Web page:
Spider mites, cabbage caterpillars, Colorado potato beetles, and aphids are common pests that attack vegetables in the home garden. If you find any of these, treat them promptly to reduce populations. Some pests of ornamental plants are spider mites, aphids, beetles, lacebugs, thrips, and scale insects.

   
Cabbage looper ... a very bad insect.

Chemicals remain the number one weapon for immediate control of pest insects in the home garden. They probably will remain essential for the foreseeable future. However, chemicals used unwisely not only kill the target pest; they kill beneficial insects, too. Recognition of the pest-beneficial insect relationship is necessary if you are to take advantage of the best control features of both chemical and biological control.

Before selecting and applying any chemical, be sure you can accurately identify the insect. And don’t apply chemicals unless they are absolutely necessary to prevent damage to your plants.

The time when chemicals are applied is important. You will want to eliminate the pest without killing the pest’s natural enemies. You will have better control if your application of chemicals is based on a sound knowledge of the life cycle, seasonal occurrences, habits, and development of the pest, the natural enemies of the pest, and the host plant.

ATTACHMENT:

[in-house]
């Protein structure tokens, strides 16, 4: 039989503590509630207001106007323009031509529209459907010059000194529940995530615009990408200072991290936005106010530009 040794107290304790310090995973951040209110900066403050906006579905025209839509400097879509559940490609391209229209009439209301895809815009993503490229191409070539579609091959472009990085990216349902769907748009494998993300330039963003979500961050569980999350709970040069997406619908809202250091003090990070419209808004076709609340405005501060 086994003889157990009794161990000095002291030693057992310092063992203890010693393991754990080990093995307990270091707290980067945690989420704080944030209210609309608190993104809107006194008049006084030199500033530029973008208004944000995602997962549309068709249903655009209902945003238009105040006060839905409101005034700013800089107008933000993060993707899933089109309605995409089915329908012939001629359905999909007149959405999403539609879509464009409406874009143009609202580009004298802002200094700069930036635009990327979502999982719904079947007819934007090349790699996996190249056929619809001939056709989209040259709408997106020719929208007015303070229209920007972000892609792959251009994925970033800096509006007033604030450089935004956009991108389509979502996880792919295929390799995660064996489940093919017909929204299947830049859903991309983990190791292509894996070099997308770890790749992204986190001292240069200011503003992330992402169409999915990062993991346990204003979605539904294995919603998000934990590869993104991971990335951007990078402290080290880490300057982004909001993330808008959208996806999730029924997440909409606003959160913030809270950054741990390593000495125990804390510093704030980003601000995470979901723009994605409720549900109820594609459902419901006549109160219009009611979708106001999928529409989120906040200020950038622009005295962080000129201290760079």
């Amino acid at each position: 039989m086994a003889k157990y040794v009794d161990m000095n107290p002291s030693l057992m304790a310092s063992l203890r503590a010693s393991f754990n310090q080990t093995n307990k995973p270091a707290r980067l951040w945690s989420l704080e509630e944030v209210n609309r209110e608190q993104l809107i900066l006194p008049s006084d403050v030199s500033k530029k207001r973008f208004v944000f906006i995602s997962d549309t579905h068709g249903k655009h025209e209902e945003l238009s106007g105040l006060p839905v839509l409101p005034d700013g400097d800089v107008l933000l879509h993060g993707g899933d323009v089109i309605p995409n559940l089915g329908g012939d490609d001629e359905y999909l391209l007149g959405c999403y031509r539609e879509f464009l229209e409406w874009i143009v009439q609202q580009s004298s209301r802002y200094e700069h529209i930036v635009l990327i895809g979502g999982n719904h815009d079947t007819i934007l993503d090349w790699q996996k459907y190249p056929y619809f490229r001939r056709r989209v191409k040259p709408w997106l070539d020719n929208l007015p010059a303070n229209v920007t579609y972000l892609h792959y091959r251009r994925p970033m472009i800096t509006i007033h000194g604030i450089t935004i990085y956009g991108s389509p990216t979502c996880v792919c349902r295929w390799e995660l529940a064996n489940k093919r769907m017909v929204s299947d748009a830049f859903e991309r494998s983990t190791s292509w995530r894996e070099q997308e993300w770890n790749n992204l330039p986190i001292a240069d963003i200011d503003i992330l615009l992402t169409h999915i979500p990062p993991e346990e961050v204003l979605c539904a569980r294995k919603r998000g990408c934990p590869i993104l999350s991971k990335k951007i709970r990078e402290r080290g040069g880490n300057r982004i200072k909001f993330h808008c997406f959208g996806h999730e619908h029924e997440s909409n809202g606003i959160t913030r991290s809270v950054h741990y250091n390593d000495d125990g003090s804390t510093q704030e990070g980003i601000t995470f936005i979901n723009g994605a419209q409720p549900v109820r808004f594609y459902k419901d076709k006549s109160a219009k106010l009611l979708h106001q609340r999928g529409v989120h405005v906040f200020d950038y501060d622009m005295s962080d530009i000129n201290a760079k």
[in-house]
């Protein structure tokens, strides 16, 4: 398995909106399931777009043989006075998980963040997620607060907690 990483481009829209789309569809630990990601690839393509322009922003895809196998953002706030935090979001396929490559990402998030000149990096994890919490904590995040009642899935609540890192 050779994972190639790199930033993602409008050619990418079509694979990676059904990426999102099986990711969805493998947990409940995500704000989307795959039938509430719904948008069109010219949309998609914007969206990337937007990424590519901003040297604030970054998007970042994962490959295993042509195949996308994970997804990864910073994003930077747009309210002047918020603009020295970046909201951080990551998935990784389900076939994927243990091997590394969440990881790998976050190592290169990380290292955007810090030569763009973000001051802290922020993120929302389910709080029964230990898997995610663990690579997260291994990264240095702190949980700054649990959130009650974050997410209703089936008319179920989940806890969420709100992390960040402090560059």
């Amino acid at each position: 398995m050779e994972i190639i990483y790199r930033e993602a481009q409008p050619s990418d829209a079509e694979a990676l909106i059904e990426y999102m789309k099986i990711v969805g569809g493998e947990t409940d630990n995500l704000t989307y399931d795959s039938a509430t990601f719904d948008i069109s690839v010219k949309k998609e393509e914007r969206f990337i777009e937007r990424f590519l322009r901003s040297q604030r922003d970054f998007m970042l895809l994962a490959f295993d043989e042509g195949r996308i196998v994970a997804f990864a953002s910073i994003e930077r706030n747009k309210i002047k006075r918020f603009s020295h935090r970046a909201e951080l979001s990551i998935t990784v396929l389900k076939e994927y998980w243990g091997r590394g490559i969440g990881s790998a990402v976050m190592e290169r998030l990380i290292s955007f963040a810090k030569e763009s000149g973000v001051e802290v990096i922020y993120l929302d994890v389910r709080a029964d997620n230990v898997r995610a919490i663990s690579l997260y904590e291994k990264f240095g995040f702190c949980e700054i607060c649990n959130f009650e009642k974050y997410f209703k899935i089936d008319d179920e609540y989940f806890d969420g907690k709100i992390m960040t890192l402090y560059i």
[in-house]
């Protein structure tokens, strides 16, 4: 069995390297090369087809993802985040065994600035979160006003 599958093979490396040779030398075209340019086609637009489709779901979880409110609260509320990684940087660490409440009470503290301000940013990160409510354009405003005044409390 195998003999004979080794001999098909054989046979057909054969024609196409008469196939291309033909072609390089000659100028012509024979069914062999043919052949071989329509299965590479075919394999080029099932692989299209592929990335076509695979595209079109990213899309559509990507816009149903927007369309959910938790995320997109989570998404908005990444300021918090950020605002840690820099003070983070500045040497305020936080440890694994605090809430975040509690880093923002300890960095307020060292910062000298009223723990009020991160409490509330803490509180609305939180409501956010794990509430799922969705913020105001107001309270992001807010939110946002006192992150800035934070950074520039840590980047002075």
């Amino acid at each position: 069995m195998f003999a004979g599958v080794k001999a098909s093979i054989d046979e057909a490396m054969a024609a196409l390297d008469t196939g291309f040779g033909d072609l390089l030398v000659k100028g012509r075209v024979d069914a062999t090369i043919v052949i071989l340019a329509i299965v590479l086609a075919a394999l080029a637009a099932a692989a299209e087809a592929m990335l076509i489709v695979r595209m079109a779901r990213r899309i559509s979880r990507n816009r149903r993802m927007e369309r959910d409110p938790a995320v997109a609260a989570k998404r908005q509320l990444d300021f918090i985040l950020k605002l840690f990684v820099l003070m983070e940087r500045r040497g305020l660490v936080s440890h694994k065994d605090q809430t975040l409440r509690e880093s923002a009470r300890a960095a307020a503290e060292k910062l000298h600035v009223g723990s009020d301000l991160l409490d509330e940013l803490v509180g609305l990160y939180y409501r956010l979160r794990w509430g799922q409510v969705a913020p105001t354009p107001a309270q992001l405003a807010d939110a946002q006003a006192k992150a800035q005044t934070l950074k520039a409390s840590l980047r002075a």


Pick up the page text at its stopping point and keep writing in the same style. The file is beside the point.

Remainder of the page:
You obtain maximum control with different pests in different ways. Sometimes it’s best to apply a chemical when a pest species first appears; sometimes it’s best to wait until certain numbers appear; sometimes it’s best to wait for a particular stage of development of the pest.

Often, these situations occur when natural enemies are least susceptible to the effects of the chemical. For example, aphids, scales, and mites generally first appear and become active in early spring. If you apply chemicals for scale control before the plants begin to grow and it’s early in the season for mite and aphid control, your application may have minimum effect on natural enemies.

Generally speaking, you shouldn’t treat for pests when the pest’s natural enemies are active.

   
Spraying a broad-leaved plant with lukewarm water is one way to remove aphids, mealy-bugs, thrips and spider mites.